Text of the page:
“The path to hell is paved with good intentions”
When it comes to feeding kids, the “good intentions” are sometimes expressed in one of two extremes:
“Eat this or Starve”
“What do you want for dinner kids?”
With Eat this or Starve the good intentions might be:
- not to spoil kids or make/keep them picky
- not to be a kitchen doormat
- not to hear whining about the food on the table
- to get kids to eat what you make.
- ensure a child’s nutritional status
Are these reasonable aims? Of course! Most parents would prefer to make one meal instead of catering to each kid’s food whims, cutting crusts off sandwiches forever, and listening to “yuck I hate that” at each family meal–if they can even get their child to sit at the dinner table in the first place.
The problems with Eat this or Starve, however, are several:
- Reflects an iron-fisted authoritarian parenting style
- Is inconsiderate of a child’s developmental level
- Doesn’t work for kids with established feeding problems
- Is stressful for kids who are extreme picky eaters
- Assumes this is the only way to get kids to eat a balanced meal
What about catering with “What do you want for dinner, kids?” This type of parenting with food also has good intentions:
- Being considerate or ‘nice’
- Ensuring kids eat something rather than nothing out of fear that kids will go hungry if you don’t make them a special meal.
- Wanting to make sure a small child grows adequately, so any food is better than no food.
- A stress-free dinner with everyone getting what they want
But there are also problems with “What do you want for dinner, kids?”:
- Reflects a leadership-lacking permissive parenting style.
- Keeps kids stuck in the ‘picky eating’ phase, preventing them from learning to eat what the family eats.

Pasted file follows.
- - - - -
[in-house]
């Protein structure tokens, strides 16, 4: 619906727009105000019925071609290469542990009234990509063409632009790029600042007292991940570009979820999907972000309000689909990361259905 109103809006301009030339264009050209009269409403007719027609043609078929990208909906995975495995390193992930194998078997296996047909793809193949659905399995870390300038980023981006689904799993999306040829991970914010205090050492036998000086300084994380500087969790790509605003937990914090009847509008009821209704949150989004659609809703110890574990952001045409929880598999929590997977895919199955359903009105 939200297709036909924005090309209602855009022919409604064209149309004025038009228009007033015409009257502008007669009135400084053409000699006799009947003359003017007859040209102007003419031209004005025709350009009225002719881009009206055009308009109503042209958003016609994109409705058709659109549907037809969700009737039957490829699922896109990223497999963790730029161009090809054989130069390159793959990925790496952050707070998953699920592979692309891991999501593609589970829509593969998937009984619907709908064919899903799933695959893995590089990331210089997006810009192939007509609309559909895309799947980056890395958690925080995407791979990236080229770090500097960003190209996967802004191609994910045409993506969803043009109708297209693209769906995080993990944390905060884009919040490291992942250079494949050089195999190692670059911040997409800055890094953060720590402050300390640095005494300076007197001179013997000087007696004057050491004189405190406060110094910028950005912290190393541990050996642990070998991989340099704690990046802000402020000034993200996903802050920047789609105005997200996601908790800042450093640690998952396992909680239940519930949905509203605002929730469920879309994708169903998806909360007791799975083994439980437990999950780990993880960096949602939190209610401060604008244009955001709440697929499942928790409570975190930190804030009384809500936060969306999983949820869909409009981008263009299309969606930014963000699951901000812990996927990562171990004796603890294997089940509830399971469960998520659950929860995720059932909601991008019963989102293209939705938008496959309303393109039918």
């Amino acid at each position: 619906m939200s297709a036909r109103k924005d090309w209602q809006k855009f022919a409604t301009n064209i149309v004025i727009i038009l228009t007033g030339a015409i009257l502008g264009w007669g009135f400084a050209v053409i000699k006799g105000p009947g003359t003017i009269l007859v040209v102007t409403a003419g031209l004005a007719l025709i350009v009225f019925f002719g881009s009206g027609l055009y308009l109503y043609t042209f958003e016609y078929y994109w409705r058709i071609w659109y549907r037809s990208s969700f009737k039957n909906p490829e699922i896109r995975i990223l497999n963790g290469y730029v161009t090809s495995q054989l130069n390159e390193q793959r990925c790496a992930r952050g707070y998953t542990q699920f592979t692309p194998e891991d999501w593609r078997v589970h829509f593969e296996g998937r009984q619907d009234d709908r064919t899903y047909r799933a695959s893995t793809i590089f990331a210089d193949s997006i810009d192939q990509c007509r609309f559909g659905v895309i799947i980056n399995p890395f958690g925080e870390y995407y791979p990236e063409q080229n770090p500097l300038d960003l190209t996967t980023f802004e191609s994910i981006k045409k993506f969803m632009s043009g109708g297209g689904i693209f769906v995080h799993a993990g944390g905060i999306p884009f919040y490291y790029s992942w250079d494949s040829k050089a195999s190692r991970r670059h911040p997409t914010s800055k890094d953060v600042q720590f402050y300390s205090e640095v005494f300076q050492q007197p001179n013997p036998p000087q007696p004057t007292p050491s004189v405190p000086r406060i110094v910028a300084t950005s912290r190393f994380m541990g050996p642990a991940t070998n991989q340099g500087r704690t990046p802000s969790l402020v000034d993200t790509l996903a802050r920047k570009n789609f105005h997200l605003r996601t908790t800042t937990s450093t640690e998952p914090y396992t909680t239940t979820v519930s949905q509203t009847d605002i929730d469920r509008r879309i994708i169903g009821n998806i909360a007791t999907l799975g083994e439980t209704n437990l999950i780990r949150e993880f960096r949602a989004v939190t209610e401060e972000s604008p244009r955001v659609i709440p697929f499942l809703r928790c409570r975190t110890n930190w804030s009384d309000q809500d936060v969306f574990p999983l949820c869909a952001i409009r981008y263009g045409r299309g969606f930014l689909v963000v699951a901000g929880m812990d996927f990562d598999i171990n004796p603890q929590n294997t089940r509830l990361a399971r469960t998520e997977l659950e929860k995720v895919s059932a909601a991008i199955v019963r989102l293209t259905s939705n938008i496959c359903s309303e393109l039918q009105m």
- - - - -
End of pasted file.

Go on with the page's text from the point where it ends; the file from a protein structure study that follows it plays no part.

- If kids don’t eat what you made ‘just for them’ it is more upsetting, food is wasted.
- A lot of extra work for the cook.
- Assumes kids can’t learn to eat what the family eats, so they don’t.
If you’ve been struggling with your child’s eating, you don’t have to stay stuck in either of the above feeding philosophies. There is a better way! One that is neither dogmatic nor doormat-ic 😉 One that reflects an authoritative parenting style that provides both leadership and is responsive to a child’s eating and developmental skills.
This better way means you cook only one meal for the whole family, but what’s different from eat this or starve, is that you consider your child’s preferences and capabilities instead of ignoring them. Most 3 year olds won’t be terribly drawn to the Veggie Lamb Wonder Stew, but they might be willing to reach out for a buttered dinner roll. Maybe plain steamed carrots or apple slices that you’ve put on the table available for the whole family would be a safe and easy food. They may not get excited about a full taco, but would gladly welcome some of the shredded chicken and olives from a ‘make your own taco night’ offering. They may be a macaroni & cheese devotee, but that doesn’t mean you can’t serve veggies and fruit with it. And chicken nuggets for the whole family on occasion doesn’t rule out a colorful salad and mashed sweet potatoes on the side to meet the standards of the more health conscious family members.
So instead of “eat it or starve” or “what do you want for dinner. kids?” you serve a meal that you want to eat with something on the table that you know your child can handle. You say “this is what we’re having for dinner. You may choose what you like from the table.” Then you let it go and trust that your child can figure out how to satisfy their hunger without you constantly refereeing every bite.
Ultimately “Eat this or Starve” vs. “What do you want for dinner?” is a false dichotomy. You don’t have to be a hard-ass or a push-over. You can take the lead and be considerate. If you want to know more about what that looks like check out this post and this post on the best way to serve meals so that even picky eaters are happy.
That’s exactly what Ellyn Satter’s Division of Responsibility teaches and what forms the foundation I teach my clients. It’s responsive parenting at its best and always a win-win situation at the meal table.